A Myth Beyond the Phallus: Female Fetishism in Kathy Acker’s Late Novels

A Myth Beyond the Phallus: Female Fetishism in Kathy Acker’s Late Novels

1 Debates about feminine fetishism have now been going on for pretty much 2 full decades now; but there seems to be up to now no consensus concerning the worth of claiming this specific training for feminist politics.

Ever since Sarah Kofman’s recommendation that a reading that is derridean of 1927 essay could maybe perhaps not preclude the chance of feminine fetishism (133), “indecidability” has characterized just about any try to theorize that training. Naomi Schor’s very early suspicion that feminine fetishism may be just the “latest and a lot of subdued type of penis envy” (371) will continue to haunt efforts to delimit an especially female manifestation of a perversion commonly recognized, in psychoanalytic terms, become reserved for males. Subsequent efforts to “feminize” the fetish by Elizabeth Grosz, Emily Apter, and Teresa de Lauretis have actually reiterated Schor’s doubt concerning the subject, and none have actually dispelled entirely the shadow of this inaugural doubt. Proponents of feminine fetishism seem to have kept Baudrillard’s famous caution about fetish discourse, and its particular capability to “turn against those that make use of it” (90), securely at heart.

2 Reviewing a brief history of the debate in her own book that is recent classes:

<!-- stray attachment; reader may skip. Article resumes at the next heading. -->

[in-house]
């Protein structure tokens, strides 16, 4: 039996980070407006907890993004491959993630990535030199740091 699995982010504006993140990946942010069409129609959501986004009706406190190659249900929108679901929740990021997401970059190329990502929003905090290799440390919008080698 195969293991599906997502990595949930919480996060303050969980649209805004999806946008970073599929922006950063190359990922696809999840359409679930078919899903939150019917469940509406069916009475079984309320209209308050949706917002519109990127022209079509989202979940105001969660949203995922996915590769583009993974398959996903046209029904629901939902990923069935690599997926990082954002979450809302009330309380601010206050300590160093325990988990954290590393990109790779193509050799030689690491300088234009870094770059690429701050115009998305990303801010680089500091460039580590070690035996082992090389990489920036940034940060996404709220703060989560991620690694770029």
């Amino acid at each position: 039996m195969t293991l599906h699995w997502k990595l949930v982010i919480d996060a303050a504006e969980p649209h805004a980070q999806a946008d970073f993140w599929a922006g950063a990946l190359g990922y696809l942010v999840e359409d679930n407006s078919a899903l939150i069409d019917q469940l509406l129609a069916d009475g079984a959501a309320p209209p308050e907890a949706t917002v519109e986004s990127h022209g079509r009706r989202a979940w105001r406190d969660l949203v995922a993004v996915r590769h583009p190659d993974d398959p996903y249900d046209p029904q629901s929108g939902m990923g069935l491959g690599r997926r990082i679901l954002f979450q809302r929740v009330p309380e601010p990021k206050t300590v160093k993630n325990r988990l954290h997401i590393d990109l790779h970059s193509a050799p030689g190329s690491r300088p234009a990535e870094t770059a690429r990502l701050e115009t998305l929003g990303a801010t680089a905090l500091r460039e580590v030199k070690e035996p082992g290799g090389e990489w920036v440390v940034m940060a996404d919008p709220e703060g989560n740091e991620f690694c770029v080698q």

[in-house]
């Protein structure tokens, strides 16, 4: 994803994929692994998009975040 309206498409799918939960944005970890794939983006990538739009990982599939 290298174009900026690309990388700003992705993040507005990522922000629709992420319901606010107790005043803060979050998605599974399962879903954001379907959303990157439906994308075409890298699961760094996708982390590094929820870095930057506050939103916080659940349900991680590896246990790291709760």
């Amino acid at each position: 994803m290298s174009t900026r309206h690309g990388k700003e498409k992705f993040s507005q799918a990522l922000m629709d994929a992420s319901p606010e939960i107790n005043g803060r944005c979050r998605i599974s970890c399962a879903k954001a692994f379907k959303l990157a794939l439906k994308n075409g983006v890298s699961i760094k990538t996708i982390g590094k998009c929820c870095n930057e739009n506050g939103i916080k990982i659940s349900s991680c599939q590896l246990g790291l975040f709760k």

How exactly to Do Things With Fetishism, E. L. McCallum implies that the impasse that is political on the worth of fetishism’s paradigmatic indeterminacy for feminist politics has arisen, in reality, through your time and effort to define an solely femalefetishism. In accordance with McCallum, a careful reading of Freud about the subject reveals that, “The extremely effectiveness of fetishism as a technique lies with just just how it (possibly productively) undermines the rigid matrix of binary difference that is sexual indeterminacy…. To then reinscribe fetishism within that exact same matrix–defining a man or woman fetishism–undercuts fetishism’s strategic effectiveness” (72-73). McCallum’s advocacy of the “sympathetic” epistemological return to Freud might appear a fairly ironic treatment for dilemmas about defining feminine fetishism, since those debates arose out from the have to challenge the fundamental psychoanalytic relationship between fetishism and castration. For Freud, needless to say, the fetish is built out from the young boy’s effort to disavow their mother’s obvious castration, and also to change her missing penis. In this part, it functions as being a “token of triumph within the risk of castration and a protection against it” (“Fetishism” 154). Kofman’s initial discussion of feminine fetishism arises out of her reading of Derrida’s Glas as an official dual erection, by which each textual column will act as an “originary health supplement” perhaps perhaps not determined by castration (128-29). Yet many theorists of feminine fetishism have actually followed Kofman in attacking the partnership between castration and fetishism (a exception that is notable de Lauretis), McCallum’s work to read through Freudian fetishism as a way of wearing down binary types of sex difference resonates using the techniques of an writer whoever contribution to debates about feminine fetishism moved to date unnoticed. Kathy Acker’s postmodernist fiction clearly negotiates the nagging dilemma of time for Freud’s concept of fetishism so that you can affirm the likelihood of the female fetish, and also to erode old-fashioned sexual and gender hierarchies. As a result, it offers a forum where the aspire to assert a fetishism that is specifically female face-to-face with McCallum’s sympathetic return, while additionally providing porn cam an oblique commentary in the work of Schor, Apter, and de Lauretis, whom utilize fictional texts whilst the foundation with their theoretical conclusions. Acker’s novels show proof a desire to mix a concept of feminine fetishism having a conscious practice that is fictional.